The availability of therapies for acute myeloid leukemia also varies between high- and low-income countries, showing heterogeneity even among Latin American countries. In one of the primary treatments for AML, intensive induction chemotherapy, whose main objective is to eliminate a large portion of cancerous blasts, the early mortality rate varies between 3% and 6%, according to recent clinical trials. However, when implemented in low- and middle-income countries, these rates increase, and in Brazil, it reaches 41% among older adults.
The authors believe that this disparity could be reduced through urgent treatment measures for patients with highly elevated white blood cell counts, as they have the highest mortality rate during induction treatment. Another issue is the patient’s profile, as many already have comorbidities that worsen the disease. Additionally, treatment delays due to waiting for genomic results and shortages of chemotherapy due to mismanagement of government resources are also constant obstacles faced in Latin American countries.
“One interesting aspect of this study is that we compared aspects of acute myeloid leukemia not only between Latin America and developed countries but also among Latin American countries themselves. It’s a highly heterogeneous scenario, even within Brazil. In the country, we have a greater concentration of resources in the Southeast region, which also reflects in the availability of AML therapies,” the researcher notes.
In addition to chemotherapy, another essential treatment for severe cases of AML is bone marrow transplantation, now referred to as hematopoietic stem cell transplantation. In this technique, the disease is treated more aggressively with known marrow-toxic drugs, and recovery occurs from the patient’s young cells or from donor cells. When a patient’s cells are used, it is called autologous transplantation, and when cells come from a donor, it is called allogeneic.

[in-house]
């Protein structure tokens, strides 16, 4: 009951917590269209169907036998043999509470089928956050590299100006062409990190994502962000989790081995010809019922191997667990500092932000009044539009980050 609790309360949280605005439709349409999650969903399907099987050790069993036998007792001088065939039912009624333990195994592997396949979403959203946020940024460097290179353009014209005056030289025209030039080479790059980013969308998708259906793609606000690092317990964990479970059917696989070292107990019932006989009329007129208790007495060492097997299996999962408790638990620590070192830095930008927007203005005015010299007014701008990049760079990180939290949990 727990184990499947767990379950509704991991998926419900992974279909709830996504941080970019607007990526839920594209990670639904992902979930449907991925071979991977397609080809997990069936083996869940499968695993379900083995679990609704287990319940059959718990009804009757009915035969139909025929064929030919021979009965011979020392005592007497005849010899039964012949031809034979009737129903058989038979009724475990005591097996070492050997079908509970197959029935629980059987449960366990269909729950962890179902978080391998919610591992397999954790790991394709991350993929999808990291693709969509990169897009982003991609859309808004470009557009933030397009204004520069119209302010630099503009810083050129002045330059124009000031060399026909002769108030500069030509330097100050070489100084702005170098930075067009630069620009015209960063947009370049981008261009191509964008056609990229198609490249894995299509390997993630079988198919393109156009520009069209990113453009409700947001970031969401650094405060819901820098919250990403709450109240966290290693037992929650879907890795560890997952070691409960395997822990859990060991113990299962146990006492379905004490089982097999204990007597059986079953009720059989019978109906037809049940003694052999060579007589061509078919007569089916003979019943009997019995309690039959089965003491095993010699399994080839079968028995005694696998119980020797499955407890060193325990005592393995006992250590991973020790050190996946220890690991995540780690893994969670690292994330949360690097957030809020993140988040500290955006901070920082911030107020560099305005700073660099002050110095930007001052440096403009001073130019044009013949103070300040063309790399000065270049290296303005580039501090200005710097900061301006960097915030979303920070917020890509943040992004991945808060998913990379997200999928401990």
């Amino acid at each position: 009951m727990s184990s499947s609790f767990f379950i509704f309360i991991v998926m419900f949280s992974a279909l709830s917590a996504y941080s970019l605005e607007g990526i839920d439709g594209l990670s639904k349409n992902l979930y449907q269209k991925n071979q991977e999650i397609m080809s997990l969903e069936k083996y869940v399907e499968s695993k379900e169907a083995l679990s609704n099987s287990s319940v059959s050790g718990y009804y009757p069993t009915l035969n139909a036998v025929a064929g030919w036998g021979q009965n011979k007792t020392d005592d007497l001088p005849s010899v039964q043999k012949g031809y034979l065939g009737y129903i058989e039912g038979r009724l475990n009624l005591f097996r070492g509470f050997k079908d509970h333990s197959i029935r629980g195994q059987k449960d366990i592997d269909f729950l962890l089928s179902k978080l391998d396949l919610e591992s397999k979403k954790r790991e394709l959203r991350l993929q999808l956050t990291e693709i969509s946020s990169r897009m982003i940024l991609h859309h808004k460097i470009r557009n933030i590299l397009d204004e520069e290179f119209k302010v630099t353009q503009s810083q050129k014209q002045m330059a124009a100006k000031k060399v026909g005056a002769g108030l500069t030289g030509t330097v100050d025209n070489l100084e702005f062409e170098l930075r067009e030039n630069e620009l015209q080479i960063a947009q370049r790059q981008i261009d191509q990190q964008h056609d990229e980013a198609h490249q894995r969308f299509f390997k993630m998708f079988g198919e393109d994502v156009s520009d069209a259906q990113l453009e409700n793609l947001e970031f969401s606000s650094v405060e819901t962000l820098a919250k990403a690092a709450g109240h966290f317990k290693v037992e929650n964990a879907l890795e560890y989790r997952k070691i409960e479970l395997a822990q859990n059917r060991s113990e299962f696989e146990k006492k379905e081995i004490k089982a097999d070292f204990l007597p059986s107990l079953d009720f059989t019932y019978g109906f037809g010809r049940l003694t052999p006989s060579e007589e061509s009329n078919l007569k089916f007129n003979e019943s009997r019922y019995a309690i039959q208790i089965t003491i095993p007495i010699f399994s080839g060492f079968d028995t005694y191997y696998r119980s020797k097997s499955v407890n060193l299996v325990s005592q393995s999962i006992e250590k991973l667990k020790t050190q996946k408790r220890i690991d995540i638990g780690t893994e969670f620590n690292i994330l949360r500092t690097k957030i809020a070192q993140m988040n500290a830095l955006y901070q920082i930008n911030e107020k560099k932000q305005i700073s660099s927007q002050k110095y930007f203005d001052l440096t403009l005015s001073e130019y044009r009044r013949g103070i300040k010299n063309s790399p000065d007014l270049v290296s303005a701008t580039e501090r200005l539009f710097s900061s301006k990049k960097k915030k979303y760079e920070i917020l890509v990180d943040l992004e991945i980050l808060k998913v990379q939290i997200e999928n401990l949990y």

In Latin America, a significant facilitator of allogeneic transplants has been the haploidentical donation. In this method, only 50% compatibility is needed for the transplant, which is usually done by a first-degree relative of the patient. This medical advance avoids waiting for a more compatible volunteer, a challenge that is difficult to overcome when most Latin American countries lack unrelated donor registries, with Brazil being an exception through the Brazilian Registry of Volunteer Bone Marrow Donors (REDOME).
In the absence of donors, the study also considers that autologous transplantation should be an effective and economical option in Latin America, as it reduces the chance of adverse effects such as the need for blood transfusion and hospitalizations. The article mentions that this strategy was studied in previous research, where autologous transplants were performed in patients after chemotherapy treatment. The overall survival of participants at 2 years ranged from 74% to 79%, with a disease-free survival of 61%.
Based on the specifics of AML diagnosis and treatment in Latin America, the review’s authors emphasize that scientific collaborations led by Latin American researchers are paramount to better adapt the implementation of therapies to the needs of these countries. They also stress the importance of investing in clinical education and accessible therapies, not only in Latin America but in other low- and middle-income countries facing similar challenges and disparities related to the disease.